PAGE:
I hadn’t been able to get hold of lemongrass and I was still contemplating my options when Rozanne Stevens (Chef No. 3) suggested I ask Kate Lawlor (Chef No. 4) the head chef at Fenns Quay in Cork who is a whizz with pig’s cheeks. Kate told me that in her restaurant they cook them slowly on a low heat on the stove with orange slices, onion, fennel, leek and bay leaf. This rang bells for me as I had come across a recipe in Ultimate Slow Cooker for pork shoulder or spare ribs with orange and star anise.
I went to sleep mulling over the possibilities for sweating down onion, leek, fennel, carrot and bay leaf as a base for the slow cooking, mindful of what I learned from Paul Flynn about layering flavour on flavour – fennel seed, star anise, fennel – and watching what matches with what – carrot with orange, fennel with pork for instance. As I described in an earlier post, I learnt a lot from attending Paul’s master class and it is gradually seeping in.
Then, in the early hours of Sunday morning, Niall O’Sullivan (chef No. 5) the head chef at Isabel’s in Dublin tweeted me the suggestion that I brine the meat for tasty and tender cheeks. Now Isabel’s is currently serving some of the most exciting food in Dublin and I had a sublime dish of pressed pork shoulder their recently so of course I was going to sit up and take note. I could hardly admit to him that I had only the vaguest idea what brining entailed so I was up at the crack of dawn on Sunday googling “brining pork”.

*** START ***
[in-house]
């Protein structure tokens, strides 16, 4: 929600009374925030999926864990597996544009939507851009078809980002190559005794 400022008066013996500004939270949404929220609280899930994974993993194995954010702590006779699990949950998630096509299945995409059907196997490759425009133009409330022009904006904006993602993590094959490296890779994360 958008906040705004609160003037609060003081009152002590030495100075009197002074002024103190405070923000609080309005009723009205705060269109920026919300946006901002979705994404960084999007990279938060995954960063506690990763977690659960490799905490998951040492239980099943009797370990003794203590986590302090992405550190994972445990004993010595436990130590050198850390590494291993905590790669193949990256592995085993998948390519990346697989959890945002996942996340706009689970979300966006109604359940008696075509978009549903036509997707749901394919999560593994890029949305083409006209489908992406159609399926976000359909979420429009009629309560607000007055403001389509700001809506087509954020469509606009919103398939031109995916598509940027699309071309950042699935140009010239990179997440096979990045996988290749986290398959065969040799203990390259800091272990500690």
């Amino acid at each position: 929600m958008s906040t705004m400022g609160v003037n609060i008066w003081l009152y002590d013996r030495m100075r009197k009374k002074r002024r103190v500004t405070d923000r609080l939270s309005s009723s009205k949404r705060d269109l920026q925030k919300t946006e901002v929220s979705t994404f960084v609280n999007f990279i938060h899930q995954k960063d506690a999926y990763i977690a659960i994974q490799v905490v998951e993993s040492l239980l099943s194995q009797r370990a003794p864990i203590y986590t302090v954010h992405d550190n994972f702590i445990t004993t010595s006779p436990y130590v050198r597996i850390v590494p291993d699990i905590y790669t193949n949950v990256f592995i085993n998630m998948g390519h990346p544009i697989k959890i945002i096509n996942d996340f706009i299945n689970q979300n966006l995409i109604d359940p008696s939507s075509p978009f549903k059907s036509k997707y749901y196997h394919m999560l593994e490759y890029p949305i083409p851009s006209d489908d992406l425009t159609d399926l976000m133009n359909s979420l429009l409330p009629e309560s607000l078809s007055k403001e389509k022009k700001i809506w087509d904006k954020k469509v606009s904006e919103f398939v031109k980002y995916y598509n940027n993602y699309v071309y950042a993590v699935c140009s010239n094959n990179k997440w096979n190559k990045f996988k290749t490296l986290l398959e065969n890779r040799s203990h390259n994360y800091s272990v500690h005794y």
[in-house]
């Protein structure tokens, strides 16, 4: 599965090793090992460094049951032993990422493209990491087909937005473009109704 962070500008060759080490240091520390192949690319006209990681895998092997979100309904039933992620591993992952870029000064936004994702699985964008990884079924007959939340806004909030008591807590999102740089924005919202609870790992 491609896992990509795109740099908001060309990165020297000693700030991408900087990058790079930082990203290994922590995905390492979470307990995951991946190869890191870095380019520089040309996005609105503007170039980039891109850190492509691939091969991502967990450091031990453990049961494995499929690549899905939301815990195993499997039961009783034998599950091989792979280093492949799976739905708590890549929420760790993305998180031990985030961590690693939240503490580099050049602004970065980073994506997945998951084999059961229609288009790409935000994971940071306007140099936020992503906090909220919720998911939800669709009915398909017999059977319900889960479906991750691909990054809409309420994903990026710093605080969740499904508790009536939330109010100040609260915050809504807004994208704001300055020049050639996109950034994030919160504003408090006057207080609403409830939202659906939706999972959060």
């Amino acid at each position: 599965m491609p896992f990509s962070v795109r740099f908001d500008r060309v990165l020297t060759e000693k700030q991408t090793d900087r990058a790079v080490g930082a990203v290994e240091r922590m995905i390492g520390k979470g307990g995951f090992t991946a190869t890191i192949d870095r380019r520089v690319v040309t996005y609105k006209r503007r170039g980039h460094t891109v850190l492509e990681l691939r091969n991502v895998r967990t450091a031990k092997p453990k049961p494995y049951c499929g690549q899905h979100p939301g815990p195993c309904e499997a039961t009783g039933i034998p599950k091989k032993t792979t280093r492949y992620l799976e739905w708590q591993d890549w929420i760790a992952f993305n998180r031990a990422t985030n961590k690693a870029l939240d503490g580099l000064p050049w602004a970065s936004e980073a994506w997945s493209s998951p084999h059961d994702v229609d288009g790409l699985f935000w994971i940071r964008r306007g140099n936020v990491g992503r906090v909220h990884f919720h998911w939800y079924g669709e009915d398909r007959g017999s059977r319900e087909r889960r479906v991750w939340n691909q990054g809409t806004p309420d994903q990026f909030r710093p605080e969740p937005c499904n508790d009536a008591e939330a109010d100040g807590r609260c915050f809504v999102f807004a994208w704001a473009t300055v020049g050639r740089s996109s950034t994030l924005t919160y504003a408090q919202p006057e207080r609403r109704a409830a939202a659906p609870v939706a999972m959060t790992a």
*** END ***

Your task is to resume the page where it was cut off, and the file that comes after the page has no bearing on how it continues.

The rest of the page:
I gathered from the internet that the basic principle of brining was to use a solution of 1 tbs salt to 1 cup of water (about 1 : 8) and then add sweetener and some seasonings that would gently bring out the flavours I planned to use in the subsequent dish without overwhelming the meat. I didn’t have as much time as I would have liked for the brining so I decided that less was more the first time around and gave them 6 – 7 hours.
I’m grateful to Derry for figuring out a way of trimming the cheeks after brining so that he removed most the outer fat but left each cheek intact and looking more like what Paul Flynn cooked for us in the Cookery School. I’m sure your friendly butcher could be prevailed upon to trim them for you if you ask nicely.
Anyway after much deliberation, and remembering advice from my Twitter friend and chutney maker Audrea of Tastefully Yours to trust my instincts, this is what I did: Pig’ s Cheeks with Fennel, Orange and Star Anise